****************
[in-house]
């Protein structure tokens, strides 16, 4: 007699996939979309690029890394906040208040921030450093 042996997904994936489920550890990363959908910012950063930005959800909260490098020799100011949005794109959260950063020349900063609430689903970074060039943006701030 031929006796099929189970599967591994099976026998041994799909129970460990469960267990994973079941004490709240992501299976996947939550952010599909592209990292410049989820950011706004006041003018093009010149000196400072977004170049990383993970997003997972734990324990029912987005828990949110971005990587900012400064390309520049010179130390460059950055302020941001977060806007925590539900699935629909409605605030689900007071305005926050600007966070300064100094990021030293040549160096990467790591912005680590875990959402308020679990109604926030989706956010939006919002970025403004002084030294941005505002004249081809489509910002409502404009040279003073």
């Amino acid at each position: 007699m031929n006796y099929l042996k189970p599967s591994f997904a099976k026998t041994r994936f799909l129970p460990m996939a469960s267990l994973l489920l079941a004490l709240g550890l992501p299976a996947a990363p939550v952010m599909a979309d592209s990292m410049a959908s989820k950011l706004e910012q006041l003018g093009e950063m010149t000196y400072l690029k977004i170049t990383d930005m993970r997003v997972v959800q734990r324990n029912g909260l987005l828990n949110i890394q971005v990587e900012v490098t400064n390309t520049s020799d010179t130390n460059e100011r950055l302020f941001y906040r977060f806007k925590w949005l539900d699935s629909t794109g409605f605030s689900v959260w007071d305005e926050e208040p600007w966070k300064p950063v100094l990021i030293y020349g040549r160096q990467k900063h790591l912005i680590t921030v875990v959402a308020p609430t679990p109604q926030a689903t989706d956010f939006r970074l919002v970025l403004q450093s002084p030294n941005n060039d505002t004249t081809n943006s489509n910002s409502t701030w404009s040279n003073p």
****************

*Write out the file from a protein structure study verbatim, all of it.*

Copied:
[in-house]
């Protein structure tokens, strides 16, 4: 007699996939979309690029890394906040208040921030450093 042996997904994936489920550890990363959908910012950063930005959800909260490098020799100011949005794109959260950063020349900063609430689903970074060039943006701030 031929006796099929189970599967591994099976026998041994799909129970460990469960267990994973079941004490709240992501299976996947939550952010599909592209990292410049989820950011706004006041003018093009010149000196400072977004170049990383993970997003997972734990324990029912987005828990949110971005990587900012400064390309520049010179130390460059950055302020941001977060806007925590539900699935629909409605605030689900007071305005926050600007966070300064100094990021030293040549160096990467790591912005680590875990959402308020679990109604926030989706956010939006919002970025403004002084030294941005505002004249081809489509910002409502404009040279003073």
């Amino acid at each position: 007699m031929n006796y099929l042996k189970p599967s591994f997904a099976k026998t041994r994936f799909l129970p460990m996939a469960s267990l994973l489920l079941a004490l709240g550890l992501p299976a996947a990363p939550v952010m599909a979309d592209s990292m410049a959908s989820k950011l706004e910012q006041l003018g093009e950063m010149t000196y400072l690029k977004i170049t990383d930005m993970r997003v997972v959800q734990r324990n029912g909260l987005l828990n949110i890394q971005v990587e900012v490098t400064n390309t520049s020799d010179t130390n460059e100011r950055l302020f941001y906040r977060f806007k925590w949005l539900d699935s629909t794109g409605f605030s689900v959260w007071d305005e926050e208040p600007w966070k300064p950063v100094l990021i030293y020349g040549r160096q990467k900063h790591l912005i680590t921030v875990v959402a308020p609430t679990p109604q926030a689903t989706d956010f939006r970074l919002v970025l403004q450093s002084p030294n941005n060039d505002t004249t081809n943006s489509n910002s409502t701030w404009s040279n003073p």